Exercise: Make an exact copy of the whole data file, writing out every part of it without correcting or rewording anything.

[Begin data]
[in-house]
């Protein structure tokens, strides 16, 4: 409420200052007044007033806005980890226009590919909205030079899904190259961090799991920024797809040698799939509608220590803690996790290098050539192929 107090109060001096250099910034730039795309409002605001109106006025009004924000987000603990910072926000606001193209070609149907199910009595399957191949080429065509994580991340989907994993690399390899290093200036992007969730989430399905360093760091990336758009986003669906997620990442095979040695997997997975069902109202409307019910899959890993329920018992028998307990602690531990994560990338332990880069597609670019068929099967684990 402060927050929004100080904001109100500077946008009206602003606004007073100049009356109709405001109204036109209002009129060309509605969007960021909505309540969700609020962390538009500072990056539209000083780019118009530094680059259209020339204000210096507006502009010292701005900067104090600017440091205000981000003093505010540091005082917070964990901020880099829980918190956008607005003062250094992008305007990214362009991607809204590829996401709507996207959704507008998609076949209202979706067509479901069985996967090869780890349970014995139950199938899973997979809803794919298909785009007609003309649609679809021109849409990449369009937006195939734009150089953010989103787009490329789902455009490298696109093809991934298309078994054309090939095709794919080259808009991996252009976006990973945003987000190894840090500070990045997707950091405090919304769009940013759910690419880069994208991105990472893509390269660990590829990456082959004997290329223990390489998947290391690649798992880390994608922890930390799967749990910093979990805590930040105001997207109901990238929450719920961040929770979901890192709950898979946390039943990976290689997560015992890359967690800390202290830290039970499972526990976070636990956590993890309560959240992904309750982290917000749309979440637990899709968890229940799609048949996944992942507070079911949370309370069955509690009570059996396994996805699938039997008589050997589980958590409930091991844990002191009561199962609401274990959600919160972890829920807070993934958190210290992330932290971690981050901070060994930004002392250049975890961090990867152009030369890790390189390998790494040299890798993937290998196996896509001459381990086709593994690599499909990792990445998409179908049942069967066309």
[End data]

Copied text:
[in-house]
């Protein structure tokens, strides 16, 4: 409420200052007044007033806005980890226009590919909205030079899904190259961090799991920024797809040698799939509608220590803690996790290098050539192929 107090109060001096250099910034730039795309409002605001109106006025009004924000987000603990910072926000606001193209070609149907199910009595399957191949080429065509994580991340989907994993690399390899290093200036992007969730989430399905360093760091990336758009986003669906997620990442095979040695997997997975069902109202409307019910899959890993329920018992028998307990602690531990994560990338332990880069597609670019068929099967684990 402060927050929004100080904001109100500077946008009206602003606004007073100049009356109709405001109204036109209002009129060309509605969007960021909505309540969700609020962390538009500072990056539209000083780019118009530094680059259209020339204000210096507006502009010292701005900067104090600017440091205000981000003093505010540091005082917070964990901020880099829980918190956008607005003062250094992008305007990214362009991607809204590829996401709507996207959704507008998609076949209202979706067509479901069985996967090869780890349970014995139950199938899973997979809803794919298909785009007609003309649609679809021109849409990449369009937006195939734009150089953010989103787009490329789902455009490298696109093809991934298309078994054309090939095709794919080259808009991996252009976006990973945003987000190894840090500070990045997707950091405090919304769009940013759910690419880069994208991105990472893509390269660990590829990456082959004997290329223990390489998947290391690649798992880390994608922890930390799967749990910093979990805590930040105001997207109901990238929450719920961040929770979901890192709950898979946390039943990976290689997560015992890359967690800390202290830290039970499972526990976070636990956590993890309560959240992904309750982290917000749309979440637990899709968890229940799609048949996944992942507070079911949370309370069955509690009570059996396994996805699938039997008589050997589980958590409930091991844990002191009561199962609401274990959600919160972890829920807070993934958190210290992330932290971690981050901070060994930004002392250049975890961090990867152009030369890790390189390998790494040299890798993937290998196996896509001459381990086709593994690599499909990792990445998409179908049942069967066309």